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Utility of a Phylogenetic Perspective in Structural Analysis of CYP72A Enzymes from Flowering Plants

View Article: PubMed Central - PubMed

ABSTRACT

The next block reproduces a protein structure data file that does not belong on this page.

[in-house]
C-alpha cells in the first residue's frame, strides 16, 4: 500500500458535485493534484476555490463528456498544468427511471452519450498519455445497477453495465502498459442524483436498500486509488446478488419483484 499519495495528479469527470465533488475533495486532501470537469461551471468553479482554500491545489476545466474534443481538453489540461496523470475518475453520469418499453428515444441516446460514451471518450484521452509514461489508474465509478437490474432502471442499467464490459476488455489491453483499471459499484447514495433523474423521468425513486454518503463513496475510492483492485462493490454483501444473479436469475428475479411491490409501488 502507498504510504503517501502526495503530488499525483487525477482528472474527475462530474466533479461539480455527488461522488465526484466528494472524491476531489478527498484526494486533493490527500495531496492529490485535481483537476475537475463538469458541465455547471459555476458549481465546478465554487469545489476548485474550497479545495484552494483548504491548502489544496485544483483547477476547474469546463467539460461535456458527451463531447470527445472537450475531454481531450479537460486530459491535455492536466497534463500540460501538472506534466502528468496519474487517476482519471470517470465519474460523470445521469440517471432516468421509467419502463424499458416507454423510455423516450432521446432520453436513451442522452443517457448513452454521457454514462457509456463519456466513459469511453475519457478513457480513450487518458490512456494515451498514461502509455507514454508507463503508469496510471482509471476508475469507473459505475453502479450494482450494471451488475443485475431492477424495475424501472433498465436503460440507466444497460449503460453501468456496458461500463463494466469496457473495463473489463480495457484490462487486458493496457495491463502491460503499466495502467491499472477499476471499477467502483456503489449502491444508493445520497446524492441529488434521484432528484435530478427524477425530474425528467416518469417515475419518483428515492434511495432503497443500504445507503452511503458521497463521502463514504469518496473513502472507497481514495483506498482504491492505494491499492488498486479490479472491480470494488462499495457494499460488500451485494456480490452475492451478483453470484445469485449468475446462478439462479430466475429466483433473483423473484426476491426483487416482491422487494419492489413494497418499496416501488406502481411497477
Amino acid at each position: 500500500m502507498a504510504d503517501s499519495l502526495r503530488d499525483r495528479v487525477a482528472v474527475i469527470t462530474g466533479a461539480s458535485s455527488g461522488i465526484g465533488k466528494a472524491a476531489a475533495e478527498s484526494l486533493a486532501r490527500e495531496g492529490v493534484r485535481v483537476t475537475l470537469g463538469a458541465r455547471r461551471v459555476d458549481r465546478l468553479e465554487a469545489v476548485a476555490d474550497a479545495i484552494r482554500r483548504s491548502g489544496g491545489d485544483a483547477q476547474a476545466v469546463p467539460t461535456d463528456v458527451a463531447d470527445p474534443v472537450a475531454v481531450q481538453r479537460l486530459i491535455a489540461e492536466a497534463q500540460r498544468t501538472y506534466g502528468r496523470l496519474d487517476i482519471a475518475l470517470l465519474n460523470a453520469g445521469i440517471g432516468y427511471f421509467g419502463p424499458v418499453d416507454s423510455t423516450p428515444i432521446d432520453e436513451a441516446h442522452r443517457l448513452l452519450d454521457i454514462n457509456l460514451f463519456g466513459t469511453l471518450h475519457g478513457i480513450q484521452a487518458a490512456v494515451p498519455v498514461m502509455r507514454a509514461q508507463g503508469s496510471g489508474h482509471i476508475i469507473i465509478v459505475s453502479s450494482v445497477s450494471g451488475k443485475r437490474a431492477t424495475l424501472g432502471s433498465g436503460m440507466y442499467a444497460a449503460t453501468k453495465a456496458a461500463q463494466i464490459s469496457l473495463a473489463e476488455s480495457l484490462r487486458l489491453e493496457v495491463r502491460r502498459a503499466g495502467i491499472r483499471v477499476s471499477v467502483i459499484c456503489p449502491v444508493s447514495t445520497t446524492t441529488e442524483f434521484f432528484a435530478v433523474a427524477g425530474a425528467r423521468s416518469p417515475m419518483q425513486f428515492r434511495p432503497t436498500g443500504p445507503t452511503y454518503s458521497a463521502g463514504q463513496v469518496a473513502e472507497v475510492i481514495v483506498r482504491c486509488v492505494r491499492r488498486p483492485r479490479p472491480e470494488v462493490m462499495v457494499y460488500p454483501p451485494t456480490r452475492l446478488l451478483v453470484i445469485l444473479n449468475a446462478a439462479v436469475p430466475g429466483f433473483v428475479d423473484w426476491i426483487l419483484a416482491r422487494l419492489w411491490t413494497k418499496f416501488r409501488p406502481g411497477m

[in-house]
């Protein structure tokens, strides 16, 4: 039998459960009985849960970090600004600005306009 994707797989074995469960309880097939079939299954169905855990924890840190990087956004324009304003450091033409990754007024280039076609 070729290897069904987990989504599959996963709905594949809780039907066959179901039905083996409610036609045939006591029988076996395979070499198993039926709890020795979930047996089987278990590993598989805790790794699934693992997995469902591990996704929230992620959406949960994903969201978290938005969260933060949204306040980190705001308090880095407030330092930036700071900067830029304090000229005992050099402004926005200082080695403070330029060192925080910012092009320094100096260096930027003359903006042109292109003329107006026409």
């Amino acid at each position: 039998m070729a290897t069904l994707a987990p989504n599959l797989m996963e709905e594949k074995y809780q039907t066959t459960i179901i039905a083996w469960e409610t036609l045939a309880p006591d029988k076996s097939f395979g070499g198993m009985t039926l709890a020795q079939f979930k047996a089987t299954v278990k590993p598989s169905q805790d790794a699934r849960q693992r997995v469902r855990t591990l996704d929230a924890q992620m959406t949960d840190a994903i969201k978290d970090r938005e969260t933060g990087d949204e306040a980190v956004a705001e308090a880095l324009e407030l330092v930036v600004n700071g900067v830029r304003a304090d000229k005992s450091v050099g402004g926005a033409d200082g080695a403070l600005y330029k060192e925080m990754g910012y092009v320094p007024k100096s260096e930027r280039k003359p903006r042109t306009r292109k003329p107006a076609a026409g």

Plant adaptation to external pressures depends on functional diversity in cytochrome P450 (CYP) enzymes. CYPs contain structural domains necessary for the characteristic P450 fold that allows monooxygenation, but they also have great variation in substrate binding affinity. Plant genomes typically contain hundreds of CYPs that contribute to essential functions and species-specific metabolism. The CYP72A subfamily is conserved in angiosperms but its contribution to physiological functions is largely unknown. With genomic information available for many plants, a focused analysis of CYP subfamily diversity is important to understand the contributions of these enzymes to plant evolution. This study examines the extent to which independent gene duplication and evolution have contributed to structural diversification of CYP72A enzymes in different plant lineages. CYP72A genes are prevalent across angiosperms, but the number of genes within each genome varies greatly. The prevalence of CYP72As suggest that the last common ancestor of flowering plants contained a CYP72A sequence, but gene duplication and retention has varied greatly for this CYP subfamily. Sequence comparisons show that CYP72As are involved in species-specific metabolic functions in some plants while there is likely functional conservation between closely related species. Analysis of structural and functional domains within groups of CYP72As reveals clade-specific residues that contribute to functional constraints within subsets of CYP72As. This study provides a phylogenetic framework that allows comparisons of structural features within subsets of the CYP72A subfamily. We examined a large number of sequences from a broad collection of plant species to detect patterns of functional conservation across the subfamily. The evolutionary relationships between CYPs in plant genomes are an important component in understanding the evolution of biochemical diversity in plants.